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Fighting Phishing, Pharming On The Internet

By now, its old news that Paris Hilton and Fred Durst are the first notable victims of twenty first century invasions of privacy. The celebrity’s phone numbers, calendars, chat logs, and lets not forget the dirty pictures, were leaked onto the Internet for the world to peruse spurring a short media frenzy. Do you think it will make the news when your sidekick or PDA gets hacked? I doubt it. The Phisherman has better things to do like get to know more about you so he can come up with better ways to con you out of your money.

It seems that the Phishermen are getting surgical with their strikes. First the cracker obtains a list of email addresses usually by less than virtuous means but sometimes they just buy them outright. The attacker codes a script that queries a list of websites password reminder pages. Any reply qualifies as a “hit” for the cracker and a profile is created detailing your interests and habits based on the types of websites you’ve subscribed to using your email address. Now the Phisherman tailors an email just for you with all the right words and catch phrases that convince you to give him whatever he asks for. Maybe his spoofed email is all about your recent purchase from latexunderwear.com asking for your account number and those unimportant looking numbers on the bottom of your check so they can process your refund. Maybe they’ll simply ask for your password and take care of the rest themselves.

Fighting Phishing, Pharming On The Internet

Now for the bad news. The new buzz word in security circles is “pharming”, a fairly new type of attack gaining popularity from which the everyday user has no defense. The root of the attack has to do with spoofing DNS records. The Domain Name System is what turns IP addresses into website names for browsers. How can you tell if you’re really at citibank.com if you don’t know what the original IP was supposed to be or how long since its been legitimately changed?

Netcraft’s anti-phishing web toolbar is a start in defending against a spoofed DNS record although improvements can be made. I think the software should automatically let the user know if a website changed IP addresses recently as a flag that should arouse one’s suspicion. Currently you need to click the link in the toolbar to find out about the website you’re visiting and it doesn’t tell you how long the host has been using that IP address. In short, its a start and its better than nothing. The tools are already out there for you to fight the Phisherman, but its a war and the stakes are your identity. It will take diligence and education just to stay one step behind him and out of his range of range of fire.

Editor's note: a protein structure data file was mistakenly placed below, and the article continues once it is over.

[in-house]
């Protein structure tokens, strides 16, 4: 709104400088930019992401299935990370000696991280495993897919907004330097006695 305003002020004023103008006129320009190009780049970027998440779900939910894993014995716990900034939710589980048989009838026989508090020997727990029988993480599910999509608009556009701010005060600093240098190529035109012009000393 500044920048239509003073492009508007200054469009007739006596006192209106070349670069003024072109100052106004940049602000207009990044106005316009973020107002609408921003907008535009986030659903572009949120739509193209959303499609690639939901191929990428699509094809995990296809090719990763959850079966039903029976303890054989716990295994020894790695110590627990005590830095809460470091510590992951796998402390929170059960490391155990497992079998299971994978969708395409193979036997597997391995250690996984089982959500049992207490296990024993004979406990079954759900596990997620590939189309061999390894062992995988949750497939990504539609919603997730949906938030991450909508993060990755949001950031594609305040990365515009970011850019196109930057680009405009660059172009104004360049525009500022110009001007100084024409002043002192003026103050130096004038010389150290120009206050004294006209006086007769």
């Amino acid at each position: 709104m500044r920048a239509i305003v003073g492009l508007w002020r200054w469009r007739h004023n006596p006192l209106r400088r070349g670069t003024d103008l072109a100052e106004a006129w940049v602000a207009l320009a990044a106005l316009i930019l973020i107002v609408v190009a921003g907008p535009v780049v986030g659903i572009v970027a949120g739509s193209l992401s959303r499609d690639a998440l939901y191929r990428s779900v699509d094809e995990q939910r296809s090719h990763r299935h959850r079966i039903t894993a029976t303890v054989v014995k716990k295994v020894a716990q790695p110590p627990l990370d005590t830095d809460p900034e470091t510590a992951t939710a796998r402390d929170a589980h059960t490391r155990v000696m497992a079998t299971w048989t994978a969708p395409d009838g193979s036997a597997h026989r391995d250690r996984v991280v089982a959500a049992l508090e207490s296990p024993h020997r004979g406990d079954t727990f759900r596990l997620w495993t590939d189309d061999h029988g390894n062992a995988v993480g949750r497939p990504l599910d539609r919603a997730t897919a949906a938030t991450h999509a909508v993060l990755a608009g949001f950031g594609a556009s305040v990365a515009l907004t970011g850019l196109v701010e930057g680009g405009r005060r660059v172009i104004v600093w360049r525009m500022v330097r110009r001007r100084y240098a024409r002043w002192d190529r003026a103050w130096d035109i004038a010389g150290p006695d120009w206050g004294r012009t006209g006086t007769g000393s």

There is some more good news. Recently, people seem to be getting smarter about locking down their Wireless Access Points. I read a while back about the abundance of unsecure WAPs in Manhattan and it was even a topic of an online webcast. I’m spending a lot of time outdoors lately and I had noticed that there did seem to be quite a bit of unsecured WAPs named “linksys” that were wide open to my connection and happily dishing out IP addresses to anyone wanting a net connection. For a cracker with a WiFi capable laptop jacking into these open WAPs, the possibilities are endless. So if you’re one of those “I took it out of the box and it works” wireless users, why don’t you jump on the bandwagon. Take the time to read about your wireless access point and secure it. Show me you’re out there listening and give your WAP a funny and unique name like “IRTFManual” for starters.

Lets be frank about the bottom line here. Its all about the money. The money the Phisherman steals from you. The money the credit card and insurance companies lose from stolen goods. The money the government loses repaying FDIC insured thefts. The money the banks lose afterwards. The money cost of the bandwidth usage from the unstoppable flow of spam because someone has to pay for it. Someone always has to pay for it and that someone is usually one of us.

By the way, rumors are floating around in the seedy, underground IRC channels that the Hilton Hack’s success was in thanks mostly to academy award winning social engineering skills used on an unsuspecting T-Mobile customer service representative, but you didn’t hear it from me.